Imperial Bedrooms

By Bret Easton Ellis
(Knopf, Hardcover, 9780307266101, 192pp.)

Publication Date: June 15, 2010

Other Editions of This Title: Paperback, Compact Disc, Paperback, Paperback

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Description

Bret Easton Ellis’s debut, Less Than Zero, is one of the signal novels of the last thirty years, and he now follows those infamous teenagers into an even more desperate middle age.

Clay, a successful screenwriter, has returned from New York to Los Angeles to help cast his new movie, and he’s soon drifting through a long-familiar circle. Blair, his former girlfriend, is married to Trent, an influential manager who’s still a bisexual philanderer, and their Beverly Hills parties attract various levels of fame, fortune and power. Then there’s Clay’s childhood friend Julian, a recovering addict, and their old dealer, Rip, face-lifted beyond recognition and seemingly even more sinister than in his notorious past.

But Clay’s own demons emerge once he meets a gorgeous young actress determined to win a role in his movie. And when his life careens completely out of control, he has no choice but to plumb the darkest recesses of his character and come to terms with his proclivity for betrayal.

A genuine literary event.




About the Author

Bret Easton Ellis is also the author of American Psycho, Glamorama, The Informers, Less Than Zero, Lunar Park and The Rules of Attraction. His work has been translated into twenty-seven languages. He lives in Los Angeles.




NPR
Saturday, Jul 31, 2010

Thanks to his debut novel Less Than Zero, Bret Easton Ellis became one of the literary brand names of the 1980s. He's just written a quarter-century-later sequel called Imperial Bedrooms. He talks with host Guy Raz about his new book and his friendship with fellow '80s icon Jay McInerney. More at NPR.org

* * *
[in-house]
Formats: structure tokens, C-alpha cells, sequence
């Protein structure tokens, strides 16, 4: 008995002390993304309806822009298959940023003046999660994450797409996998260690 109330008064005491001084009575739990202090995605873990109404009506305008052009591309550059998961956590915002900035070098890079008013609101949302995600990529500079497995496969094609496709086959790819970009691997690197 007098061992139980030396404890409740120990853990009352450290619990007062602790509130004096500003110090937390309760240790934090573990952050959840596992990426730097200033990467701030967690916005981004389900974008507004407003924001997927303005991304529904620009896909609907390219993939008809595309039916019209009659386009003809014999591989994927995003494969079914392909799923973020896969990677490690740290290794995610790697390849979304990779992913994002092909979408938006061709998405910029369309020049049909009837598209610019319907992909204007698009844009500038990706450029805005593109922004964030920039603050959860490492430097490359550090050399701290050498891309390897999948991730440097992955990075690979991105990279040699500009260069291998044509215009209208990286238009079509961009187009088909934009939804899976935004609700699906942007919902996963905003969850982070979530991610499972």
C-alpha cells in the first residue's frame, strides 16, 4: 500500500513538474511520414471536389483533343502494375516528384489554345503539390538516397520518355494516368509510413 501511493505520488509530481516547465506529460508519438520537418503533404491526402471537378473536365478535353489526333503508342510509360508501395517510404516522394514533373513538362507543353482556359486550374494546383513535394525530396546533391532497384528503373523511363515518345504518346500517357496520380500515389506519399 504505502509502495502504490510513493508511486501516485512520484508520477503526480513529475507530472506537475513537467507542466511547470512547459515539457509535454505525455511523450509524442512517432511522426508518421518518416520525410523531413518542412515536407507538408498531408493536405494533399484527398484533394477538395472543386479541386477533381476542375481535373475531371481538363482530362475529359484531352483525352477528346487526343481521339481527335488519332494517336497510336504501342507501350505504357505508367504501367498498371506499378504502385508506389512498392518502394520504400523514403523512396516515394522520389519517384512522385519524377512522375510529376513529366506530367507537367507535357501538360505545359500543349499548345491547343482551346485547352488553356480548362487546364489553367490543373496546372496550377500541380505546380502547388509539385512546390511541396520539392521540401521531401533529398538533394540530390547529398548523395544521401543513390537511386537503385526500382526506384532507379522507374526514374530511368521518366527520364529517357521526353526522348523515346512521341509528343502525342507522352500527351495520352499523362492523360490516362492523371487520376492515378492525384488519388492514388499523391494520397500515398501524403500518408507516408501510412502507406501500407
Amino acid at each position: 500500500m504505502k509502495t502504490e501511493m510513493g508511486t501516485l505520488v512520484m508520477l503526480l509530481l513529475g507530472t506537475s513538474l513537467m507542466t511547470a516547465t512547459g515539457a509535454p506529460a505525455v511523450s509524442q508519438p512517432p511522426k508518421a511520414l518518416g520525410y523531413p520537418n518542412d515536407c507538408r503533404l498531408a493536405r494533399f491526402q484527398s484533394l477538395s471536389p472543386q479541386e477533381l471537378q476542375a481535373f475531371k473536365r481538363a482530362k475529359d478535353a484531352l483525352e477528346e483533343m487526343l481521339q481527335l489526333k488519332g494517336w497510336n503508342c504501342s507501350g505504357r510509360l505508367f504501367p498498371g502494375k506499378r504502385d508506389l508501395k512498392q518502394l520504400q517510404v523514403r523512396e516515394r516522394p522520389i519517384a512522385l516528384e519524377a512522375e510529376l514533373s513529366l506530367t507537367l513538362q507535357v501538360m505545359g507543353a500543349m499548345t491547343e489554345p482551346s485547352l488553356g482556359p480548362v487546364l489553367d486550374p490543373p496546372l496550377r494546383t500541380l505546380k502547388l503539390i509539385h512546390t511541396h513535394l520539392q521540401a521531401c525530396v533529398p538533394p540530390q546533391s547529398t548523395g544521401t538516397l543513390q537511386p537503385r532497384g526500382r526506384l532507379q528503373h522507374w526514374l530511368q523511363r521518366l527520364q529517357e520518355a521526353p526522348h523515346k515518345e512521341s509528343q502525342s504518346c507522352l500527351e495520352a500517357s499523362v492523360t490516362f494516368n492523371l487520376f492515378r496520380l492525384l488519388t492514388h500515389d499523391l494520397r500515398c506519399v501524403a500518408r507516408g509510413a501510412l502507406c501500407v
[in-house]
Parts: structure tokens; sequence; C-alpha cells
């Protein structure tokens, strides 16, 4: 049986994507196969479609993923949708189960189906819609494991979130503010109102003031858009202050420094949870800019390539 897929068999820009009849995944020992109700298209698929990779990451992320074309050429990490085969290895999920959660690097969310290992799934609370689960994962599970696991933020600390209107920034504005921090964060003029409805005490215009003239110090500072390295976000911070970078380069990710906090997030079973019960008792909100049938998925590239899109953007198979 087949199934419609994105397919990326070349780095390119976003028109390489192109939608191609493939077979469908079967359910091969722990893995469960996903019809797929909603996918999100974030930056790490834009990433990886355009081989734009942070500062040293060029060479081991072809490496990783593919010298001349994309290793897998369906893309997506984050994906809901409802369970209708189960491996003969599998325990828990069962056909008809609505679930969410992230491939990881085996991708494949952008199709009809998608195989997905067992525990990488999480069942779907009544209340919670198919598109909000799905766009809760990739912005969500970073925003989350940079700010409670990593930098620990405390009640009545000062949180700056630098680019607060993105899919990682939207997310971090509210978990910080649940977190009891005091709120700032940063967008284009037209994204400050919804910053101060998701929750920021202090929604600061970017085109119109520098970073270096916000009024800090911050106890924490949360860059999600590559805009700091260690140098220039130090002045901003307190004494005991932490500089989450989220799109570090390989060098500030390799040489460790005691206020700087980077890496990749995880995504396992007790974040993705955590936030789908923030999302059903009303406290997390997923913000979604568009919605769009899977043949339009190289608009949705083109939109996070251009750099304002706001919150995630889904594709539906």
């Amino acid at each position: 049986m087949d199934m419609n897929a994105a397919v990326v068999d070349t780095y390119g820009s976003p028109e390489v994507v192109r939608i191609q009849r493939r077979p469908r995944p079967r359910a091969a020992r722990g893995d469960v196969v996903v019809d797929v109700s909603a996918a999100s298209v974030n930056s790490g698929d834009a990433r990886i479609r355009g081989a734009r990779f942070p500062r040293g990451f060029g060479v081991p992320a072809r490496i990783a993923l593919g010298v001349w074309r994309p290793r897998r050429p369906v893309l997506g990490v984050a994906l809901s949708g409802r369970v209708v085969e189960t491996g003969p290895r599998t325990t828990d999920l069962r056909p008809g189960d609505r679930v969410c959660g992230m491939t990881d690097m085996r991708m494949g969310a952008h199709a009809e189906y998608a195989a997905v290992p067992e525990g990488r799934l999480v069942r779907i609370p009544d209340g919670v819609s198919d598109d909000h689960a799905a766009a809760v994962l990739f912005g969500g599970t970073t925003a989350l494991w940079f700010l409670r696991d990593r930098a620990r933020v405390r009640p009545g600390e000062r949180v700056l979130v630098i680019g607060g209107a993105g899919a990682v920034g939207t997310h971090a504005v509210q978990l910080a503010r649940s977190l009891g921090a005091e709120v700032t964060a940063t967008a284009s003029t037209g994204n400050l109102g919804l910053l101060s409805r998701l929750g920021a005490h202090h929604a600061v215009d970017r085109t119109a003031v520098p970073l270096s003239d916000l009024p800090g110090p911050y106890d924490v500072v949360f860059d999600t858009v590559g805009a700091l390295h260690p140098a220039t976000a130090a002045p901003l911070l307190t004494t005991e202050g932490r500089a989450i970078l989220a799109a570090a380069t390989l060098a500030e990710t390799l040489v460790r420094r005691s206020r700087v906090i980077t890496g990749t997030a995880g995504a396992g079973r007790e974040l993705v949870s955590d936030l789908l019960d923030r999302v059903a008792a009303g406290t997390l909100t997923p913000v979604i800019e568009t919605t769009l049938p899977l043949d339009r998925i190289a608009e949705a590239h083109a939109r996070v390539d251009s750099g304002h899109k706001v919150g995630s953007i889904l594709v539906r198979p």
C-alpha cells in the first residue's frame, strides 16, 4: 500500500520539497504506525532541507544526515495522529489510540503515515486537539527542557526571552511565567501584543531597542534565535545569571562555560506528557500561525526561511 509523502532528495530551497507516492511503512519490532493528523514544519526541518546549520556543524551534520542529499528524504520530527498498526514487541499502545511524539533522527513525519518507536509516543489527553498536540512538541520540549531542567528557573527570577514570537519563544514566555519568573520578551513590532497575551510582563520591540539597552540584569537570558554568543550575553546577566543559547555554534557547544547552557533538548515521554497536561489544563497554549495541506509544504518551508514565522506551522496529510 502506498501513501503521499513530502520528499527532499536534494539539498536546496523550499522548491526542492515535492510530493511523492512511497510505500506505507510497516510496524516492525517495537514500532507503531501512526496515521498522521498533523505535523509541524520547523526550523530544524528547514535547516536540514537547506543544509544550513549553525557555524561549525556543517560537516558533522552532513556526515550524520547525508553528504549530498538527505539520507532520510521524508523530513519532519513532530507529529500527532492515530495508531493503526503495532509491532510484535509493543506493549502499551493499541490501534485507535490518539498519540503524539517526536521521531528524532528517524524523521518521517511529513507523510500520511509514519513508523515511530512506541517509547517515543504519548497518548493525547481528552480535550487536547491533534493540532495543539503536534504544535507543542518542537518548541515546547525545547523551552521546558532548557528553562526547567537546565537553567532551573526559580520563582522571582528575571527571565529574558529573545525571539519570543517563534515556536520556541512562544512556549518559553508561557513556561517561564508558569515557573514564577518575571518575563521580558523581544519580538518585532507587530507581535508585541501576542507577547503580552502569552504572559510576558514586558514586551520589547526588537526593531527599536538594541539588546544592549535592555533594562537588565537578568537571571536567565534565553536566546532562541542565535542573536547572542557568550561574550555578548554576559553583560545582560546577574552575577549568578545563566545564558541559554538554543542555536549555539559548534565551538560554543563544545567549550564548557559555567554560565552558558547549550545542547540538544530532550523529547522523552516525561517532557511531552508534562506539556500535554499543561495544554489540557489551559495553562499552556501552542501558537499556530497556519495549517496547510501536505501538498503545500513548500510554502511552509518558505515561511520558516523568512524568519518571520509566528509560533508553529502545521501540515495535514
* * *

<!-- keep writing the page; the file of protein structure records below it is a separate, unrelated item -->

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NPR
Saturday, Jul 31, 2010

While Bret Easton Ellis was writing the sequel to his seminal 1980s book, Less Than Zero, Jay McInerney was learning about Hollywood's new plans for his trailblazing novel Bright Lights, Big City. He tells host Guy Raz about plans to remake the movie and set it in 2010 -- and about how the two authors began sharing characters. More at NPR.org

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Praise For Imperial Bedrooms

“Taut and ultimately terrifying….In six novels, the author has emerged as one of the most gifted and serious novelists working in America today.” —Hari Kunzru, Financial Times
 
“Brutally conceived, and effectively done….There is no doubt that Ellis retains the ability to startle and disquiet.” —Stephen Abell, The Times Literary Supplement
 
“Ellis remains a bold ignorer of literary boundaries.  Imperial Bedrooms is but another unexpected swerve in a wonderfully weird career.” J. Robert Lennon, London Review of Books
 
“Enough talk of [Ellis's] literary genius, let's call him what he really is: a terrific horror writer.  Imperial Bedrooms is an absolute creepfest [and] a festival of panting paranoia.”  —Thomas Conner, Chicago Sun-Times